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Alliance Pipeline NatGas Exports Restored to Full Capacity

Canadian natural gas exports returned to full capacity on Alliance Pipeline over the weekend after no damage was detected during an emergency partial shutdown to inspect a spring flood site in northwest Alberta.

Alliance on Monday reported finding "no integrity concerns" of bending or leaks where rainstorms and melting snow caused hazardous movement of a slope on a riverside stretch of its jumbo pipe, 48 inches in diameter.

An estimated 500 MMcf/d of capacity for liquids-rich gas exports to Chicago from northeastern British Columbia was restored as of Saturday after a four-day interruption, an Alliance statement said Monday.

The pipeline added that work is continuing to shore up the shifting slope along the Wapiti River, in remote countryside near the Alberta-BC boundary west of the regional industry capital of Grande Prairie.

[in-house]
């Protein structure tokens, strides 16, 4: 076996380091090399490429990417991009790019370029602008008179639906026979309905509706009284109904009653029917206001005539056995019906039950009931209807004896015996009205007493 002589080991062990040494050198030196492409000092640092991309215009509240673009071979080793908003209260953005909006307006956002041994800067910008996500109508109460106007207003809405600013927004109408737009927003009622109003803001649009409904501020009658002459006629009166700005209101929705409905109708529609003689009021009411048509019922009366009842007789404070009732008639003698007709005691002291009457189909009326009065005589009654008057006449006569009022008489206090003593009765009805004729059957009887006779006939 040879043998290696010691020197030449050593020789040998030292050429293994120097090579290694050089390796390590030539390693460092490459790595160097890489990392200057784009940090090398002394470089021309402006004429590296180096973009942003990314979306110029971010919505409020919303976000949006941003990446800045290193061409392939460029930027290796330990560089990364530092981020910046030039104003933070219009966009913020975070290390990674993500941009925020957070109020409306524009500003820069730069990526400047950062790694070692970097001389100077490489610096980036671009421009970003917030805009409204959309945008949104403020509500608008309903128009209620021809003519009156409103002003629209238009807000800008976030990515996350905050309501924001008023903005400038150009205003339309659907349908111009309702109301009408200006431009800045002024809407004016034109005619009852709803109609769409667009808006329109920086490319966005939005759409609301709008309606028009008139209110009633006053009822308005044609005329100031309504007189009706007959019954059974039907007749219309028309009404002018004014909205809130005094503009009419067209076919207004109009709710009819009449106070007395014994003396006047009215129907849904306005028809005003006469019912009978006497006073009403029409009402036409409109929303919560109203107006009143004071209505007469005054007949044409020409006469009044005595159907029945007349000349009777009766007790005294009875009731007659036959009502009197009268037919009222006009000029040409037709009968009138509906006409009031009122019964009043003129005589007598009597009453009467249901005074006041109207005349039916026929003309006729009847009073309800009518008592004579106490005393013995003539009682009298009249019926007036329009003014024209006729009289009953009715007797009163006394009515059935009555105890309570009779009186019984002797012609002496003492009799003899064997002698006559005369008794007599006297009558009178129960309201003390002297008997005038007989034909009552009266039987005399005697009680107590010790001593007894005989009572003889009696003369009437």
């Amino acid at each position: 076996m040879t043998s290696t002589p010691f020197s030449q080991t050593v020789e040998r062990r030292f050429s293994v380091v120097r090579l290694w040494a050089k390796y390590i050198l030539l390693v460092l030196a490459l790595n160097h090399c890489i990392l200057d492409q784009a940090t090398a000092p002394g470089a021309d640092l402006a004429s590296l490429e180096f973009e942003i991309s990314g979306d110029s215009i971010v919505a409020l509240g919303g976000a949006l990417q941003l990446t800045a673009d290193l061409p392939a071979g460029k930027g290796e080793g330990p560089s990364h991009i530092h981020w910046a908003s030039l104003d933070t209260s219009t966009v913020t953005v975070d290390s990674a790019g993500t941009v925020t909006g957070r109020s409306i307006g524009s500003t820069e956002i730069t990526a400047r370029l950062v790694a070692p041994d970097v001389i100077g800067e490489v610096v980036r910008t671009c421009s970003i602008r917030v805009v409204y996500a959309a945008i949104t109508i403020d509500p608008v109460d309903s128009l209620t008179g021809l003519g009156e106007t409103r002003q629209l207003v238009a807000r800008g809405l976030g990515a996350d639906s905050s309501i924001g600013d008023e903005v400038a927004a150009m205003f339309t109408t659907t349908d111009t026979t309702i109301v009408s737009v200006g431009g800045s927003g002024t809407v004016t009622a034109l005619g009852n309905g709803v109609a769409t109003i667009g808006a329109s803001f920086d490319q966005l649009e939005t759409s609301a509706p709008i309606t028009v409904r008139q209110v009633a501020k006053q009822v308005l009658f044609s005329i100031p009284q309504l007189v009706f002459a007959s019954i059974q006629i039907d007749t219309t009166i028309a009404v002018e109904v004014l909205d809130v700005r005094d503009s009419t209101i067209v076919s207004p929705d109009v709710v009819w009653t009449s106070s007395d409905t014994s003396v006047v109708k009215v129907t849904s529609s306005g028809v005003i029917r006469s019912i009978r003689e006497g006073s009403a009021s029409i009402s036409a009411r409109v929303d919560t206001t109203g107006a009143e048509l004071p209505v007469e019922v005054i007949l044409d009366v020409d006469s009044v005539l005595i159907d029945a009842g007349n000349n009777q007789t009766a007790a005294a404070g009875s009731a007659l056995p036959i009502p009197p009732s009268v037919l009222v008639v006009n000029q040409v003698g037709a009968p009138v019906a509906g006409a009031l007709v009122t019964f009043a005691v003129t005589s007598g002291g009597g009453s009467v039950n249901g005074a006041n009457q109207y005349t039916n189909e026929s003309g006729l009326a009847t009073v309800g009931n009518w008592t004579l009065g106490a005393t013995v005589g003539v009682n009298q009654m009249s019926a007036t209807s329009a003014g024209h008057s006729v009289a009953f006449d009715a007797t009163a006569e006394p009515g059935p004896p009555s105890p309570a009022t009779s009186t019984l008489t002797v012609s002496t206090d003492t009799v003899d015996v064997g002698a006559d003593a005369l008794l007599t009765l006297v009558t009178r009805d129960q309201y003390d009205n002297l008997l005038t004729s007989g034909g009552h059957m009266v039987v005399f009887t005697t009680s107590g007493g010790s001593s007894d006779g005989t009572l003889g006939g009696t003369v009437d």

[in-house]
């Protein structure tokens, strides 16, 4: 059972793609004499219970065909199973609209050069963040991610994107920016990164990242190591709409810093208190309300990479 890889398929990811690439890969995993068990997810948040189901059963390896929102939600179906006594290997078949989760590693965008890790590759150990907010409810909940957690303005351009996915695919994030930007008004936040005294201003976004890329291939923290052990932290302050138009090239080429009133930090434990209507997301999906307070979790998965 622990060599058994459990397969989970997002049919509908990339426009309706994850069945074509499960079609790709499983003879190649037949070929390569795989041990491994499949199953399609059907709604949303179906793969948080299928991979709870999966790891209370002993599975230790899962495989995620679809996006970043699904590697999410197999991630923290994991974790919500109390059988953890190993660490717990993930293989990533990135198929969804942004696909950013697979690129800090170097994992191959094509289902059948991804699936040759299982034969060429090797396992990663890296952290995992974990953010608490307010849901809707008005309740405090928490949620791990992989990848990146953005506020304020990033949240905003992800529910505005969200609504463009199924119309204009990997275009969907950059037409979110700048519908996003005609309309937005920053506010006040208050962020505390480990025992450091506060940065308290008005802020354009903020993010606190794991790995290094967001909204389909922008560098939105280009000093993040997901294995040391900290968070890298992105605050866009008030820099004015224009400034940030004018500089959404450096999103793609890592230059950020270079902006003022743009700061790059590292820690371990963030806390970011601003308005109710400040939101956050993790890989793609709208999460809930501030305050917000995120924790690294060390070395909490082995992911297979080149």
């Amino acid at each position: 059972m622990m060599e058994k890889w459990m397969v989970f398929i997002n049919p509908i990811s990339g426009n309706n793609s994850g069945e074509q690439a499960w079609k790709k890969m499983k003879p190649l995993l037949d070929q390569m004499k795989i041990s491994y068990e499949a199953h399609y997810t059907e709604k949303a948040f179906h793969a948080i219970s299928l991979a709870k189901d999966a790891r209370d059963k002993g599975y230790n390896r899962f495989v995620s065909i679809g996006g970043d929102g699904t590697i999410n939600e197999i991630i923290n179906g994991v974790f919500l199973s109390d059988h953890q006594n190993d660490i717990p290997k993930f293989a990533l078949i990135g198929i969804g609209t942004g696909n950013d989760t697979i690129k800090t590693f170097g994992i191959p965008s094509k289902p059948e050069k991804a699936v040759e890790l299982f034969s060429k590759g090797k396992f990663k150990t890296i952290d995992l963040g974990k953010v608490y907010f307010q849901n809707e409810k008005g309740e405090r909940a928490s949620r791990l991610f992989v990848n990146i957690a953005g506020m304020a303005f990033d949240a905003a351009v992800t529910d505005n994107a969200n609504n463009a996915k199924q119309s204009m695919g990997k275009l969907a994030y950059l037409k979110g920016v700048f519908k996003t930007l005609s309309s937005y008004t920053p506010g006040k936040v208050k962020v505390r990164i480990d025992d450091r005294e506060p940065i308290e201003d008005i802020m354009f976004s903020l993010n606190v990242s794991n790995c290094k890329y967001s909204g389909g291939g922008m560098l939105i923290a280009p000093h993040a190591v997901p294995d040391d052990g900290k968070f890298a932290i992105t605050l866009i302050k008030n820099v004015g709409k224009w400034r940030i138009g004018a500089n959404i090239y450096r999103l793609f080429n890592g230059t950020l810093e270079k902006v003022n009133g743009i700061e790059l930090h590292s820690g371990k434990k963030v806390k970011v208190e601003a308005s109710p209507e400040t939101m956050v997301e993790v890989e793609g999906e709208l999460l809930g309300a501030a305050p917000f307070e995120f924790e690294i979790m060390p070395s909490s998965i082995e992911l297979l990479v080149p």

The emergency gas traffic reduction affected about 30% of Alliance capacity for 1.6 Bcf/d in Canadian exports. After crossing into the United States, the flow grows by receiving American production from the Williston Basin via a tributary pipeline, the Tioga Lateral in North Dakota.

Alliance is currently canvassing Canadian industry support for a potential 30% increase in exports on its 3,848-kilometer (2,291-mile) route. Up to 500 MMcf/d of capacity could be gained by low-cost compressor additions that would cause no service interruptions, the offer says.

The 18-year-old Alliance system's capacity has stayed fully booked after expanding its service options prior to expiry of its initial 1999 package of 15-year transportation contracts. Production of liquids-rich gas that the line specializes in carrying is forecast to grow steadily from northeastern BC and northwestern Alberta shale deposits, led by the Montney formation.

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